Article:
Who pays utility bills after a death?

After someone dies there are many administrative tasks to be carried out. It is important not to forget payment of outgoings in respect of any property they may have owned.

When there is a death, some of the immediate concerns are funeral arrangements and notifying asset holders such as banks and insurance companies.

More mundane tasks such as paying the electricity bill can easily be overlooked. However, it is important to look after an empty property and continue to pay household and utility bills after death.


The insurance company should be notified of the death as soon as possible so that they can make any necessary amendments to the policy to ensure that cover remains in force. If they are not told that the property is empty, the existing insurance may become invalid.

Utility bills

Utility companies should be notified of a death as soon as possible. They are often able to delay payment of bills until the estate is in funds. More importantly, they are more likely to keep the gas and electricity connected if they know the reason for any non-payment. This can happen if banks freeze accounts once they have been notified of a death.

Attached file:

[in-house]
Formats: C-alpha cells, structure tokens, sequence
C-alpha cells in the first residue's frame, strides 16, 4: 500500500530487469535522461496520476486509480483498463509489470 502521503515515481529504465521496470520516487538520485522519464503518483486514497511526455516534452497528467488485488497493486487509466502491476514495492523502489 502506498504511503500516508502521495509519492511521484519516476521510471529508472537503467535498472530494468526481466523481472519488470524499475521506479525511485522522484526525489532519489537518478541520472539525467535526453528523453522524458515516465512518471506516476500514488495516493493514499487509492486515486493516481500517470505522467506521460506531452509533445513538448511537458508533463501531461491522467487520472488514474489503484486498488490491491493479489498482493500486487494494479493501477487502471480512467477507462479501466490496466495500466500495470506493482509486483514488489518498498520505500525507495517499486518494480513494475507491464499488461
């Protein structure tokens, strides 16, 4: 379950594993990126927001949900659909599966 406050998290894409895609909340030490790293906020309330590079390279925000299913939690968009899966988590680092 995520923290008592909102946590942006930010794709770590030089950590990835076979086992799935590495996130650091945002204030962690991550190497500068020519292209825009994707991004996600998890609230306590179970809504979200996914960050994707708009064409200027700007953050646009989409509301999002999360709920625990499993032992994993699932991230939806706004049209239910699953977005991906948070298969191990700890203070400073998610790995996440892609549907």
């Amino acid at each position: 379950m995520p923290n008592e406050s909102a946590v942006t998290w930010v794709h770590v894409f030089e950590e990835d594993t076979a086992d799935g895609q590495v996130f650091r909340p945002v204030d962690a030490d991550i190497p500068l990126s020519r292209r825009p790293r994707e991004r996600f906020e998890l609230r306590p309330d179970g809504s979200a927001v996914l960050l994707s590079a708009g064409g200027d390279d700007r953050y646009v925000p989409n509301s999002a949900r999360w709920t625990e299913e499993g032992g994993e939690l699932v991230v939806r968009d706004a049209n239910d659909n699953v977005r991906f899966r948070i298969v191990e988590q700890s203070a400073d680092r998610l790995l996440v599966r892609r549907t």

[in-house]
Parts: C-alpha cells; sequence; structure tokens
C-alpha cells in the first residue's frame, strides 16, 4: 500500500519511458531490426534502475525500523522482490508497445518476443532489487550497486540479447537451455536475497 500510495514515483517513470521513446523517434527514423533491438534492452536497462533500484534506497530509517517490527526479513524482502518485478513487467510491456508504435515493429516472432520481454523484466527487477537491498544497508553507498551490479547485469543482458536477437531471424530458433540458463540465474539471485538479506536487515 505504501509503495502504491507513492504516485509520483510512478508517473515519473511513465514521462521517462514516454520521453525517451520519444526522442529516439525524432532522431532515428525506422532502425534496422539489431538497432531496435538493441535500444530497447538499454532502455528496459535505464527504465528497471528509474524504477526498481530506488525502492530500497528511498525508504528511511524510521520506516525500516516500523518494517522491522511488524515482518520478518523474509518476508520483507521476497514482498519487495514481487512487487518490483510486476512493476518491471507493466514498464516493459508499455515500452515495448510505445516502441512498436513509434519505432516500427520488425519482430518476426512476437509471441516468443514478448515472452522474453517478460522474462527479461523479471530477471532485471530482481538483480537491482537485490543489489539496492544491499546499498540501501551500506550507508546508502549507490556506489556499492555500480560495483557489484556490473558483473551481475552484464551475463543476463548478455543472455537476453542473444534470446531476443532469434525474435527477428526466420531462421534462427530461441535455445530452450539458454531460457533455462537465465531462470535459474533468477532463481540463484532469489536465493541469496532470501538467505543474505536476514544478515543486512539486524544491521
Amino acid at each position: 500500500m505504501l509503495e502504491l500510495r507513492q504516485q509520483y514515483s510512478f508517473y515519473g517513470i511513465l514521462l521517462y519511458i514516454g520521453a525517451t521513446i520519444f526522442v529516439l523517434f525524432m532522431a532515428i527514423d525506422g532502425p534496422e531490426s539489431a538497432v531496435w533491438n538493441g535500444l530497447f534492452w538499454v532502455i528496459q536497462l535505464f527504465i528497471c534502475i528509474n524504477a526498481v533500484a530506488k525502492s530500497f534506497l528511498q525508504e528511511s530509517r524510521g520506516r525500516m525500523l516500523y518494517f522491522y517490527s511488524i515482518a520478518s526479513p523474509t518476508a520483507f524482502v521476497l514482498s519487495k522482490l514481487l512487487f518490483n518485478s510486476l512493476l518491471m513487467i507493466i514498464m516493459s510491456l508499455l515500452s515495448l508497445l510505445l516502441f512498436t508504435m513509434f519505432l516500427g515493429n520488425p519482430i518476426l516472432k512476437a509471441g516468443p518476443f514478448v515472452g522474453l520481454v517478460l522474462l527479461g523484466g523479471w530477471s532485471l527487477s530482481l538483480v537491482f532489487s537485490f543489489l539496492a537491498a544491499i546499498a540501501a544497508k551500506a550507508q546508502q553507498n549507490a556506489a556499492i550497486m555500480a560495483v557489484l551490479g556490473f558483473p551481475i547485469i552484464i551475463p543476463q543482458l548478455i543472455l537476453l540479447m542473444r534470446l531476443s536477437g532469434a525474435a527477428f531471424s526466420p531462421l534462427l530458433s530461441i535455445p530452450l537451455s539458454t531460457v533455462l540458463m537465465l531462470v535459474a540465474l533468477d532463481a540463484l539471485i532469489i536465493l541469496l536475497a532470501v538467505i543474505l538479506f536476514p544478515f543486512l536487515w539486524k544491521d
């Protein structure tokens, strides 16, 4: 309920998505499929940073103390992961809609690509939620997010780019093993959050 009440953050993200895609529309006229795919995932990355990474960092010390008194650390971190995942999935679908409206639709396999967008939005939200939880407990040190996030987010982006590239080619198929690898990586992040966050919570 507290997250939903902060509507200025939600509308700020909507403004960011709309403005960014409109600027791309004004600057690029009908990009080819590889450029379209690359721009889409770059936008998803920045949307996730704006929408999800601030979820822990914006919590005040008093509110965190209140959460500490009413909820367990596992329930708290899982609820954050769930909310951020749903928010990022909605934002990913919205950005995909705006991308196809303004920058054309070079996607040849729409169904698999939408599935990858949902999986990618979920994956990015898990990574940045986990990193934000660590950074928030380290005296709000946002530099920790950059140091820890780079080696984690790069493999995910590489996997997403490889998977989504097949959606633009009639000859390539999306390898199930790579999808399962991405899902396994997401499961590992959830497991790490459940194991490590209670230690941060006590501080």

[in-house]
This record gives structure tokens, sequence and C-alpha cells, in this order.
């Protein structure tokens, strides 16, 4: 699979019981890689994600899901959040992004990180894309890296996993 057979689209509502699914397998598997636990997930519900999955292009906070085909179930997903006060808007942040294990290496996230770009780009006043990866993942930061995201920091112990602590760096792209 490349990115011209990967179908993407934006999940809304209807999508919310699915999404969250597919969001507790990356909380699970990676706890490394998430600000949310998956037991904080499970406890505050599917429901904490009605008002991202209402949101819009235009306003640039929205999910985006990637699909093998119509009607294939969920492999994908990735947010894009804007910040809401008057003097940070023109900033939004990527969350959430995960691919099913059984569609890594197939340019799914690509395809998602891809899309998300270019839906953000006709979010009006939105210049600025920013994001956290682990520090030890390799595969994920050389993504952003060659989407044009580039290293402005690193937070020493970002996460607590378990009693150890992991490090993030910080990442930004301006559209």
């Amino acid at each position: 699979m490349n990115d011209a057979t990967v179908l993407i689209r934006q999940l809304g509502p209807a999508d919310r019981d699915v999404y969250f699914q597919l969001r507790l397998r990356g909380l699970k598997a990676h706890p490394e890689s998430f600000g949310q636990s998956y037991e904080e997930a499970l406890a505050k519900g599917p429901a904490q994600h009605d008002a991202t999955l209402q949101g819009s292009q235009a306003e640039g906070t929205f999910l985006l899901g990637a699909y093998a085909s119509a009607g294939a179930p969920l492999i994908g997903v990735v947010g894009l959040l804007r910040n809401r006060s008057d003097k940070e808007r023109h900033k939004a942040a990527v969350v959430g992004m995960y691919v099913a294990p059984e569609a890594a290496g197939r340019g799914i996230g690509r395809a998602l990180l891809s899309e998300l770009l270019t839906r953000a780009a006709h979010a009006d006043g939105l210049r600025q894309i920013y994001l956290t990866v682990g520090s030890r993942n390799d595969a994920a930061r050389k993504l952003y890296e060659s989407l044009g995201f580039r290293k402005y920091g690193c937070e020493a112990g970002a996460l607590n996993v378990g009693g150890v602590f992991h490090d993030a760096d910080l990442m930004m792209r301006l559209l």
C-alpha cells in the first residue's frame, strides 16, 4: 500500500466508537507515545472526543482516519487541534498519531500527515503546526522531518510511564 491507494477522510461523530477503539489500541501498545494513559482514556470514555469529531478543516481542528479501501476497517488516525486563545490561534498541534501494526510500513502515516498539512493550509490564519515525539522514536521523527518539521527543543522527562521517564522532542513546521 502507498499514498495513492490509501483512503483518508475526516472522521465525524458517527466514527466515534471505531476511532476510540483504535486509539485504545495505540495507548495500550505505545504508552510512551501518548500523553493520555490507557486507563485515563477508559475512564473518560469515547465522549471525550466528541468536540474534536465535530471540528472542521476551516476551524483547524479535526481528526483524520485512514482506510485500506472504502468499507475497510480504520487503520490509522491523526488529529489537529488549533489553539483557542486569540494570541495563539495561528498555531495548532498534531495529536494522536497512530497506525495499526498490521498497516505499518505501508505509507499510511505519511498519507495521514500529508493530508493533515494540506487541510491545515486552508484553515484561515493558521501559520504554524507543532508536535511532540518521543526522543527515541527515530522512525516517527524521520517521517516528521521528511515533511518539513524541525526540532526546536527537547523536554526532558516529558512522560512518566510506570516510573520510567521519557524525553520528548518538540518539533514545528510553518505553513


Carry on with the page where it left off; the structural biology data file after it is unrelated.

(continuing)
Keeping the utilities running means that the property can be warmed, for example during a cold period to prevent pipes freezing, and gas, water and electricity used as needed during the clearance and cleaning of the property prior to any sale.

Council tax

Local authorities may waive payment of council tax for six months after a death, so it is worth notifying them as soon as possible. This usually only applies if the property is going to be sold.

The six month period may run from the date of death or the date of grant of probate, depending on the local authority concerned. After the end of the six month period, council tax is likely to be payable where a property remains furnished.

If after death a sole occupant remains in the property, then a discount of 25 per cent is usually applied to the bill.

Payment of outstanding bills

Payment of bills is usually made by the executor or administrator from funds held in the estate. They will also be required to calculate the amount of any inheritance tax due and prepare estate accounts at the end of the winding-up of the estate. If you do not have anyone willing to take on this role, you can appoint a professional executor who will carry out all of the administration on behalf of the estate.

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To speak with one of our specialist Wills & Probate Lawyers, please call us now on 0117 952 0698 or Make A Free Will Enquiry and we will discuss your current circumstances with you and explain all available options available to you.

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